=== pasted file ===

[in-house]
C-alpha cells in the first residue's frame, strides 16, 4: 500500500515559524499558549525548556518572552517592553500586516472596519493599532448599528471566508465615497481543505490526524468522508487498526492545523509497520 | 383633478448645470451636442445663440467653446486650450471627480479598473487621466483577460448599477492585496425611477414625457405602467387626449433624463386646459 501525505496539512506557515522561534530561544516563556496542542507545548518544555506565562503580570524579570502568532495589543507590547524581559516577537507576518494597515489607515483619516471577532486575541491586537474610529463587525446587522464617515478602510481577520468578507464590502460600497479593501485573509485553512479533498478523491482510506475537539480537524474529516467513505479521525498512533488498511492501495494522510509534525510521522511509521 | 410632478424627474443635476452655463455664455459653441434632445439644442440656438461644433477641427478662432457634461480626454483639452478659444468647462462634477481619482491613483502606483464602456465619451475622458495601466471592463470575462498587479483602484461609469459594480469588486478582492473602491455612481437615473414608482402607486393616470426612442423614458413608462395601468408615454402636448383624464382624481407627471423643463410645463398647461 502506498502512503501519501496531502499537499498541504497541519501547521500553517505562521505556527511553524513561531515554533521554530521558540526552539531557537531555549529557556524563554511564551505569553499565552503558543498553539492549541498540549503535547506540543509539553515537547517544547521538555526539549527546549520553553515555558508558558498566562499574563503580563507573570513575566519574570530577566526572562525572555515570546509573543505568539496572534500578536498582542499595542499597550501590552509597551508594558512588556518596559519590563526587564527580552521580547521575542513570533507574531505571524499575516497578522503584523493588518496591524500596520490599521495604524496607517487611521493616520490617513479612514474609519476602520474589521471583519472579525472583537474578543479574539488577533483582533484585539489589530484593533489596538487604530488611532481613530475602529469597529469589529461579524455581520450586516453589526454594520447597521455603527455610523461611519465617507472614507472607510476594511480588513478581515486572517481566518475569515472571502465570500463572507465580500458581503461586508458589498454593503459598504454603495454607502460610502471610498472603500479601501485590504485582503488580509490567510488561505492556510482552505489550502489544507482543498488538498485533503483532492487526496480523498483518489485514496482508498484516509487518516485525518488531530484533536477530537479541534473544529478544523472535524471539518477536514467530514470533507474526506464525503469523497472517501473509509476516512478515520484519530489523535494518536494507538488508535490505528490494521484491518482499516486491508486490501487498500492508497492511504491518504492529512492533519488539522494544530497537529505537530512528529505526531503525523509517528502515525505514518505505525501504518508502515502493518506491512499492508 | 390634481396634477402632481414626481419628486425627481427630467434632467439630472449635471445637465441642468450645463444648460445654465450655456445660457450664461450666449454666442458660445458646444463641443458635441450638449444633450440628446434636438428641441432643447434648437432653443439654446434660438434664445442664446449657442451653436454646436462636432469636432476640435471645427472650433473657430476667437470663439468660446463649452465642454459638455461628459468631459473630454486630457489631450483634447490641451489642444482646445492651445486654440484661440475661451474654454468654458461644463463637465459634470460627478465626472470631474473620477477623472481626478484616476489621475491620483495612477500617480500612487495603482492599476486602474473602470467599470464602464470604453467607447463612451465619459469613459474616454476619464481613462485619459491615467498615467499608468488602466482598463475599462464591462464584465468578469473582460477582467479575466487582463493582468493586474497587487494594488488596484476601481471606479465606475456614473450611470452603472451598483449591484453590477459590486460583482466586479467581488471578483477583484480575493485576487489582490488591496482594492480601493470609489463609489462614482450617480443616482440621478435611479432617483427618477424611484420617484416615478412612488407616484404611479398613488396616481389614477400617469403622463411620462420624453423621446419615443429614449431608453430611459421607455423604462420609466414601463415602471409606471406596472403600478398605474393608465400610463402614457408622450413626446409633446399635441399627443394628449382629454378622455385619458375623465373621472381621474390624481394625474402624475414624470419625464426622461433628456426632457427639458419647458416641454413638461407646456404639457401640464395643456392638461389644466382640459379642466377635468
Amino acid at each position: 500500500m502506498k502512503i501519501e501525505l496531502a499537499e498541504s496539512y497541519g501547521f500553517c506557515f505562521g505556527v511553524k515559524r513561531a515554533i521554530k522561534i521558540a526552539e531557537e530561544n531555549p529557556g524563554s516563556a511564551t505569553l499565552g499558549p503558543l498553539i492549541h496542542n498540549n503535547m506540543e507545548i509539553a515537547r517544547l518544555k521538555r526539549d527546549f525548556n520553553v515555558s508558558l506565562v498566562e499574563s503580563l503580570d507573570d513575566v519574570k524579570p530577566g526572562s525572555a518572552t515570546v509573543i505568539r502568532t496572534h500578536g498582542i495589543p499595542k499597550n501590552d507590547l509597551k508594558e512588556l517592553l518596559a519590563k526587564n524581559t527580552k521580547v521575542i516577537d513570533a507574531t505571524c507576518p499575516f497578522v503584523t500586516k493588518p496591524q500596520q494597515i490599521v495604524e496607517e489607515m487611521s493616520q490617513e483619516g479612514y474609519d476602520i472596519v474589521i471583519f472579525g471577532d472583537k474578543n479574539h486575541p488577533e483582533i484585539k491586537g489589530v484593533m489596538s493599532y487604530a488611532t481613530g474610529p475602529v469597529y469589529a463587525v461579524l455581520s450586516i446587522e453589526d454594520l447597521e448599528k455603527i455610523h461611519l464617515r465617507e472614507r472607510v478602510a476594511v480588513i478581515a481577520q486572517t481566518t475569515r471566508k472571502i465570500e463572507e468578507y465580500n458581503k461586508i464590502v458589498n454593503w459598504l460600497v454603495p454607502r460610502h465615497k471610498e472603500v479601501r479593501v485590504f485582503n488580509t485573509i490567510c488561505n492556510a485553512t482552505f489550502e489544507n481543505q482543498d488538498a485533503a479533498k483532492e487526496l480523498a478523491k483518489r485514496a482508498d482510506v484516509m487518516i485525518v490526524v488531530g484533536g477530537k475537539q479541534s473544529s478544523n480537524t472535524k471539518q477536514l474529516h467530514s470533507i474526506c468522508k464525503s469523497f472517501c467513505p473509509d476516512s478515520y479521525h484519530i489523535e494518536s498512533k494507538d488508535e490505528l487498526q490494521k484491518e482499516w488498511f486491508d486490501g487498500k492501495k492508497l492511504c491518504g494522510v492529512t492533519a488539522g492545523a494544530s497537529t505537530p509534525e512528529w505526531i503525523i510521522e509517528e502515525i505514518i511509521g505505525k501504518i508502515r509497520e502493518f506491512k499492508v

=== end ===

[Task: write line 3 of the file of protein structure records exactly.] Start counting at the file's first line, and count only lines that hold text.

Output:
Amino acid at each position: 500500500m502506498k502512503i501519501e501525505l496531502a499537499e498541504s496539512y497541519g501547521f500553517c506557515f505562521g505556527v511553524k515559524r513561531a515554533i521554530k522561534i521558540a526552539e531557537e530561544n531555549p529557556g524563554s516563556a511564551t505569553l499565552g499558549p503558543l498553539i492549541h496542542n498540549n503535547m506540543e507545548i509539553a515537547r517544547l518544555k521538555r526539549d527546549f525548556n520553553v515555558s508558558l506565562v498566562e499574563s503580563l503580570d507573570d513575566v519574570k524579570p530577566g526572562s525572555a518572552t515570546v509573543i505568539r502568532t496572534h500578536g498582542i495589543p499595542k499597550n501590552d507590547l509597551k508594558e512588556l517592553l518596559a519590563k526587564n524581559t527580552k521580547v521575542i516577537d513570533a507574531t505571524c507576518p499575516f497578522v503584523t500586516k493588518p496591524q500596520q494597515i490599521v495604524e496607517e489607515m487611521s493616520q490617513e483619516g479612514y474609519d476602520i472596519v474589521i471583519f472579525g471577532d472583537k474578543n479574539h486575541p488577533e483582533i484585539k491586537g489589530v484593533m489596538s493599532y487604530a488611532t481613530g474610529p475602529v469597529y469589529a463587525v461579524l455581520s450586516i446587522e453589526d454594520l447597521e448599528k455603527i455610523h461611519l464617515r465617507e472614507r472607510v478602510a476594511v480588513i478581515a481577520q486572517t481566518t475569515r471566508k472571502i465570500e463572507e468578507y465580500n458581503k461586508i464590502v458589498n454593503w459598504l460600497v454603495p454607502r460610502h465615497k471610498e472603500v479601501r479593501v485590504f485582503n488580509t485573509i490567510c488561505n492556510a485553512t482552505f489550502e489544507n481543505q482543498d488538498a485533503a479533498k483532492e487526496l480523498a478523491k483518489r485514496a482508498d482510506v484516509m487518516i485525518v490526524v488531530g484533536g477530537k475537539q479541534s473544529s478544523n480537524t472535524k471539518q477536514l474529516h467530514s470533507i474526506c468522508k464525503s469523497f472517501c467513505p473509509d476516512s478515520y479521525h484519530i489523535e494518536s498512533k494507538d488508535e490505528l487498526q490494521k484491518e482499516w488498511f486491508d486490501g487498500k492501495k492508497l492511504c491518504g494522510v492529512t492533519a488539522g492545523a494544530s497537529t505537530p509534525e512528529w505526531i503525523i510521522e509517528e502515525i505514518i511509521g505505525k501504518i508502515r509497520e502493518f506491512k499492508v